Google is going to shut down its social media network Google+ after the company suffered a massive data breach that exposed the private data of hundreds of thousands of Google Plus users to third-party developers.
According to the tech giant, a security vulnerability in one of Google+’s People APIs allowed third-party developers to access data for more than 500,000 users, including their usernames, email addresses, occupation, date of birth, profile photos, and gender-related information.
Since Google+ servers do not keep API logs for more than two weeks, the company cannot confirm the number of users impacted by the vulnerability.
However, Google assured its users that the company found no evidence that any developer was aware of this bug, or that the profile data was misused by any of the 438 developers that could have had access.
The vulnerability was open since 2015 and fixed after Google discovered it in March 2018, but the company chose not to disclose the breach to the public—at the time when Facebook was being roasted for Cambridge Analytica scandal.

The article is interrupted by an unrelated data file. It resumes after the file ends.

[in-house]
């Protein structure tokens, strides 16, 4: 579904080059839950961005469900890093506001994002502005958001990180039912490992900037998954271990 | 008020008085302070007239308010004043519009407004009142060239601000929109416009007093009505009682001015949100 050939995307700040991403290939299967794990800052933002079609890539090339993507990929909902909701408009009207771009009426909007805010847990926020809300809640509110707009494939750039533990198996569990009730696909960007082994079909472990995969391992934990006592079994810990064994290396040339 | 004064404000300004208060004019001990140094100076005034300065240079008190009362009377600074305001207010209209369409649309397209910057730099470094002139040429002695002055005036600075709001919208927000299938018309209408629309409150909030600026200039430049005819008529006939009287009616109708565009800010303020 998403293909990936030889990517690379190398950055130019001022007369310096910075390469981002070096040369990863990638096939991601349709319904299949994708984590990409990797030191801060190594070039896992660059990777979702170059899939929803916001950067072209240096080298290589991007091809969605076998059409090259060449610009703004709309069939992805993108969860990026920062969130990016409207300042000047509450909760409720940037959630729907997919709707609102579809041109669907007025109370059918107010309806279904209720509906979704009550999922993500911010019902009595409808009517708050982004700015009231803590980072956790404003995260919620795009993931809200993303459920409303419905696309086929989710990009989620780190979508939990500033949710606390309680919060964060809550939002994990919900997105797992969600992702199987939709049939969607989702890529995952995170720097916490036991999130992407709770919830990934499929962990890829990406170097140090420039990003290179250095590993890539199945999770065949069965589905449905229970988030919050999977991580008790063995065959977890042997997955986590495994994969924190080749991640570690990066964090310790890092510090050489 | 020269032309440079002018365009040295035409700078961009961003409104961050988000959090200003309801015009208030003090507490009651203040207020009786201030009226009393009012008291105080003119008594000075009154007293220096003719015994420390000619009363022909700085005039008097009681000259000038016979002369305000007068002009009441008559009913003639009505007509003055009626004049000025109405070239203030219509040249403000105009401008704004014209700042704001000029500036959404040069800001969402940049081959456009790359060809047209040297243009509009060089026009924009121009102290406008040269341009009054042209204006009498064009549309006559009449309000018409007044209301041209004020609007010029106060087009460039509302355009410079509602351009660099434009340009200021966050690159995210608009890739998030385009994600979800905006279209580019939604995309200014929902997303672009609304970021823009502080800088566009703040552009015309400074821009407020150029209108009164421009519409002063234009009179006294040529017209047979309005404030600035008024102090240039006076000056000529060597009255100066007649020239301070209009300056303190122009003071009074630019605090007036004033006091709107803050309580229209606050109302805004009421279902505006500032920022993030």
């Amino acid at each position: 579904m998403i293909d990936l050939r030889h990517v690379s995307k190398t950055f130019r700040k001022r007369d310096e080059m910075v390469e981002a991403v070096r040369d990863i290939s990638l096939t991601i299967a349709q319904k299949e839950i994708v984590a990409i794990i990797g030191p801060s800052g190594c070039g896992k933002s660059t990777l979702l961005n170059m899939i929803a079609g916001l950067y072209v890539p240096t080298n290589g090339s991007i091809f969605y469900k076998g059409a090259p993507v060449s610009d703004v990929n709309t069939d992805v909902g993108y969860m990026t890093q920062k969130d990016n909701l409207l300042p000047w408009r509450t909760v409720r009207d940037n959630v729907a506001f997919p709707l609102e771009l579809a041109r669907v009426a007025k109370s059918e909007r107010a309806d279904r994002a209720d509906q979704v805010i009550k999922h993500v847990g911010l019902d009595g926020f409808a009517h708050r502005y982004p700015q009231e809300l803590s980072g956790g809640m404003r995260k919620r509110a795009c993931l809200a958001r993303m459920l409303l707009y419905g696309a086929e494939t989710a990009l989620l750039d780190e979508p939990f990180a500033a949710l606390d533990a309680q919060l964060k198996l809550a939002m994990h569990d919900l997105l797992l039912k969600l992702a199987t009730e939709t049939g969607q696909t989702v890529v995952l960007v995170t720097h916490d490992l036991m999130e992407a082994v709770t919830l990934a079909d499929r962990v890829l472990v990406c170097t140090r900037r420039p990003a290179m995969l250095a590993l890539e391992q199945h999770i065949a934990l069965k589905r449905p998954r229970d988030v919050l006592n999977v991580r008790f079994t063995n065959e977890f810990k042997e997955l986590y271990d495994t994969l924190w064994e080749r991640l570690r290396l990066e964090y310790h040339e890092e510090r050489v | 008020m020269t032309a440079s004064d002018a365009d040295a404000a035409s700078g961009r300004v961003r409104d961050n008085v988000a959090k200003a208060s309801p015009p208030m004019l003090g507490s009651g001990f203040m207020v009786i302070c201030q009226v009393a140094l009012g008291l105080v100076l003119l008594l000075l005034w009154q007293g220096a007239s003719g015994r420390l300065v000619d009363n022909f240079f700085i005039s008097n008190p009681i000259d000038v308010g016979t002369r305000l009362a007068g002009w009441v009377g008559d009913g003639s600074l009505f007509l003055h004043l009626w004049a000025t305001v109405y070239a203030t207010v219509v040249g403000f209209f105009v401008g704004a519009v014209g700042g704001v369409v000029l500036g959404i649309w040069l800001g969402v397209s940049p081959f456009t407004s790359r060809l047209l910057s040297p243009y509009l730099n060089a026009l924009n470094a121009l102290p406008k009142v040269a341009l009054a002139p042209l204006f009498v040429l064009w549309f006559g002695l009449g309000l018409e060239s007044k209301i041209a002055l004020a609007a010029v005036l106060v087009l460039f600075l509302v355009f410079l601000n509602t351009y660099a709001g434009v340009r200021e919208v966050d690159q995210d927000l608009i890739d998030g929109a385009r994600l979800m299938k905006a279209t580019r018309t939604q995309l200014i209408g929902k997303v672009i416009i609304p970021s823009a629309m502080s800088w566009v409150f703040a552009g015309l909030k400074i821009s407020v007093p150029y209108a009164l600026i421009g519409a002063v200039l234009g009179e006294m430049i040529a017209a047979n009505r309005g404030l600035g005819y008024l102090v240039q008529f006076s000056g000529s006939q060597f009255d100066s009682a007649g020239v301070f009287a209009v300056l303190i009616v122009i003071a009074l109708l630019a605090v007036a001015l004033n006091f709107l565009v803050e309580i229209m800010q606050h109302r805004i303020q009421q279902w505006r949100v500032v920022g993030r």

Though Google has not revealed the technical details of the security vulnerability, the nature of the flaw seems to be something very similar to Facebook API flaw that recently allowed unauthorized developers to access private data from Facebook users.
Besides admitting the security breach, Google also announced that the company is shutting down its social media network, acknowledging that Google+ failed to gain broad adoption or significant traction with consumers.
In response, the company has decided to shut down Google+ for consumers by the end of August 2019. However, Google+ will continue as a product for Enterprise users.
Google Introduces New Privacy Controls Over Third-Party App Permissions
As part of its “Project Strobe,” Google engineers also reviewed third-party developer access to Google account and Android device data; and has accordingly now introduced some new privacy controls.
When a third-party app prompts users for access to their Google account data, clicking “Allow” button approves all requested permissions at once, leaving an opportunity for malicious apps to trick users into giving away powerful permissions.
But now Google has updated its Account Permissions system that asks for each requested permission individually rather than all at once, giving users more control over what type of account data they choose to share with each app.
Since APIs can also allow developers to access users’ extremely sensitive data, like that of Gmail account, Google has limited access to Gmail API only for apps that directly enhance email functionality—such as email clients, email backup services and productivity services.